Antonio Pappano, conducting the orchestra of the Royal Opera House, does well to allow the music score to assert its presence and not be overshadowed by the spectacle or the libretto. Eva-Maria Westbroek is marvellous in the title role, and well supported by Gerald Finlay and Alan Oke. As more of a Wagnerian soprano, Westbroek is not really tested by the limited singing demands of the role, but she sings exceptionally well and manages to bring out the inherent humanity of her character, never letting her be merely an icon, nor indeed, allowing the performance to descend into parody. Whether the opera ultimately has anything new to say or whether it touches on anything deeper in its subject – if indeed there is anything deeper to be drawn from its subject – is questionable, but Anna Nicole demonstrates nonetheless that opera can still be a vital artform to address contemporary subjects in a powerful manner that can connect with a modern audience.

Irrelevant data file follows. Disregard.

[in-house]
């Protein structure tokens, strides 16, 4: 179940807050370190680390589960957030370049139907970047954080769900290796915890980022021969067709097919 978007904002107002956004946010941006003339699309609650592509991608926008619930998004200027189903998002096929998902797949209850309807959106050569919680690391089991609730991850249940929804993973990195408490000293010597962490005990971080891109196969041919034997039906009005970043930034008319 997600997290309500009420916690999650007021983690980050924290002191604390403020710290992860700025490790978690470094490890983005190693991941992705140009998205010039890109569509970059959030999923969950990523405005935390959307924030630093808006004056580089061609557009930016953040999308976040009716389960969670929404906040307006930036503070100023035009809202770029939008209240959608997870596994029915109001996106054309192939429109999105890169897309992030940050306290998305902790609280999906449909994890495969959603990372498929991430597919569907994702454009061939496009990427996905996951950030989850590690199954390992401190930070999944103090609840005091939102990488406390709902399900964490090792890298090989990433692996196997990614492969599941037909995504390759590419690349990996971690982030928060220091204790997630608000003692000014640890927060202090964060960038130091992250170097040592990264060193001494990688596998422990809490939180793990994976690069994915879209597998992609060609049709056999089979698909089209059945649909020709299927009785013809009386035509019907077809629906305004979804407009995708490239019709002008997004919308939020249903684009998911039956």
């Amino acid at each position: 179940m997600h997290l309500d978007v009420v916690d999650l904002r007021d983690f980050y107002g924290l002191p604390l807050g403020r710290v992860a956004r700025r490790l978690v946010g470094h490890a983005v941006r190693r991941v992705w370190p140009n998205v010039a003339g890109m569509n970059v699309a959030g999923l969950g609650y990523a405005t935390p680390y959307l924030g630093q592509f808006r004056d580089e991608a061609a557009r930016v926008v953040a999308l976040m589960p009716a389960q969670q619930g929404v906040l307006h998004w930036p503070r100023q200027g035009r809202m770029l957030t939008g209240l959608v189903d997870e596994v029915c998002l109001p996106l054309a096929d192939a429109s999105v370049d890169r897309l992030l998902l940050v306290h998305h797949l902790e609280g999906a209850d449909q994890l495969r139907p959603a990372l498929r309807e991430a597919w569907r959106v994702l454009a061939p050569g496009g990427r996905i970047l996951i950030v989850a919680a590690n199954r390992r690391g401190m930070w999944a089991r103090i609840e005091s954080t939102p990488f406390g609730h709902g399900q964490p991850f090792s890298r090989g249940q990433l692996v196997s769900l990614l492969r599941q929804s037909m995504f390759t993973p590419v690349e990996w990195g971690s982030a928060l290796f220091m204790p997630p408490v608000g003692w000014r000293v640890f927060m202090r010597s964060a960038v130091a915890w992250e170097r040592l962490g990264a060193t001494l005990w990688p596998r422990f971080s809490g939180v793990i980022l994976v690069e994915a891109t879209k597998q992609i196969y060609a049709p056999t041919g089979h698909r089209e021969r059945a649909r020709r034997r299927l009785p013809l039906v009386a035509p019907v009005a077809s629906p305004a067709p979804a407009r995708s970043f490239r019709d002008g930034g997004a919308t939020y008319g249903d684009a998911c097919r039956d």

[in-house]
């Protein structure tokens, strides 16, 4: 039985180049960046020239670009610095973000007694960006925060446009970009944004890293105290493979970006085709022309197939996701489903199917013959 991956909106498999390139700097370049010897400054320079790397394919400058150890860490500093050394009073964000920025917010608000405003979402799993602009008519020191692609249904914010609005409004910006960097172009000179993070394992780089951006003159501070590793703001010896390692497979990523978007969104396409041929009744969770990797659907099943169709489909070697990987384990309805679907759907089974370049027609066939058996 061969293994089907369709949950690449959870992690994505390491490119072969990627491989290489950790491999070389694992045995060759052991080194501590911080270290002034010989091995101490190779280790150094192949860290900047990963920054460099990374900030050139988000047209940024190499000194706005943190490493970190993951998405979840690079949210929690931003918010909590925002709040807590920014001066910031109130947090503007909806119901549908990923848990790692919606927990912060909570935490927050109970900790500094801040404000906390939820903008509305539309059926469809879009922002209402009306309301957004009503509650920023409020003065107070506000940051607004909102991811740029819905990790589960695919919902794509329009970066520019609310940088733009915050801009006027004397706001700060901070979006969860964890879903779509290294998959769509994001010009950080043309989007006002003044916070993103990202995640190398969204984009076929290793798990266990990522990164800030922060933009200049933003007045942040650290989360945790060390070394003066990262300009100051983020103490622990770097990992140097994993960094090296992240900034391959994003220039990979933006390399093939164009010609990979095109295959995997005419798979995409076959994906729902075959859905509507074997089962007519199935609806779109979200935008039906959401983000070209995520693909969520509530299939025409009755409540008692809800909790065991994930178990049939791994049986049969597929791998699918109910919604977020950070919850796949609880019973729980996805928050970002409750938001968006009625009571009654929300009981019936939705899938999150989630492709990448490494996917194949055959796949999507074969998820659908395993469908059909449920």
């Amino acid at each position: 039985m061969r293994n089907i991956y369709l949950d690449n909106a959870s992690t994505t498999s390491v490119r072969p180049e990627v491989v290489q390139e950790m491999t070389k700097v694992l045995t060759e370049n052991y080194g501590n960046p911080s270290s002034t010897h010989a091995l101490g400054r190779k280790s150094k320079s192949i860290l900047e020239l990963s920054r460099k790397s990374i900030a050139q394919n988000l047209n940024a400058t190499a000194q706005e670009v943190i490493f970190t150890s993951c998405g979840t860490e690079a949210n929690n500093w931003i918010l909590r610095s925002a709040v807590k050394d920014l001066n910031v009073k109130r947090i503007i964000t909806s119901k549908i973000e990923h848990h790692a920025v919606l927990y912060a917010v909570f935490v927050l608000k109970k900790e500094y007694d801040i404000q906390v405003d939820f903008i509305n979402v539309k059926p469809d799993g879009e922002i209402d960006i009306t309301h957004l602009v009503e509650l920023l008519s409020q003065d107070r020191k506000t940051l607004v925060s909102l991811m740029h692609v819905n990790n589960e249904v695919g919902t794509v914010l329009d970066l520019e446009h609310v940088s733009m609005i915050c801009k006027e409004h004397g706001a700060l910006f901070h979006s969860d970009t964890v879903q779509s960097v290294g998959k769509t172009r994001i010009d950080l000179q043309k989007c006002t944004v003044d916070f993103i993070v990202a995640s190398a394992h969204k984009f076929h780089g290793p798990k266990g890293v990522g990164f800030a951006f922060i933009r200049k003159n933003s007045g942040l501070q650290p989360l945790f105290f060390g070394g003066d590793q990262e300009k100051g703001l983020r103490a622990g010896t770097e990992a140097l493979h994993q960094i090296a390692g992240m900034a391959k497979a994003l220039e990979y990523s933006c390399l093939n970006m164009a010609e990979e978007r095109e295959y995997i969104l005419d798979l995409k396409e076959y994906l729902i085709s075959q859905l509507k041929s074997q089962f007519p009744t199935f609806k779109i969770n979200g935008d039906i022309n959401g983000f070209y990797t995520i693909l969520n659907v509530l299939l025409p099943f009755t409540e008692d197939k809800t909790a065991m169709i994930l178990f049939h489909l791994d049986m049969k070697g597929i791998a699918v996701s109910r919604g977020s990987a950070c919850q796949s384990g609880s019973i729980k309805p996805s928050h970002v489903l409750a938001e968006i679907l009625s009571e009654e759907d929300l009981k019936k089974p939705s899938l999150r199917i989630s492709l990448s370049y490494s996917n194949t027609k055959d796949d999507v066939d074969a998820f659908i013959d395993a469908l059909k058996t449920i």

On Blu-ray from Opus Arte, the opera – opening with a legal disclaimer that it is “not intended to be an actual factual depiction of any person” – looks every bit as bold as it should, the striking colours deeply saturated, with strong blacks and contrasts, and a good level of detail. This often looks just stunning, and it is well filmed, picking out the singers at the right moments, while also allowing the overall impact of the set to be appreciated. The audio tracks in PCM Stereo and DTS HD-Master Audio 5.1 are also effective in allowing the detail of the musical arrangements to come through. Subtitles are in English (so you can check that they actually sang what you thought they sang but couldn’t quite believe), French, German and Spanish. Aside from a Cast Gallery, the only other extra on the disc is a brief Production Report (8:25), introduced by Pappano, which nonetheless covers the development of the opera well with interviews with Turnage, Thomas and Westbroek.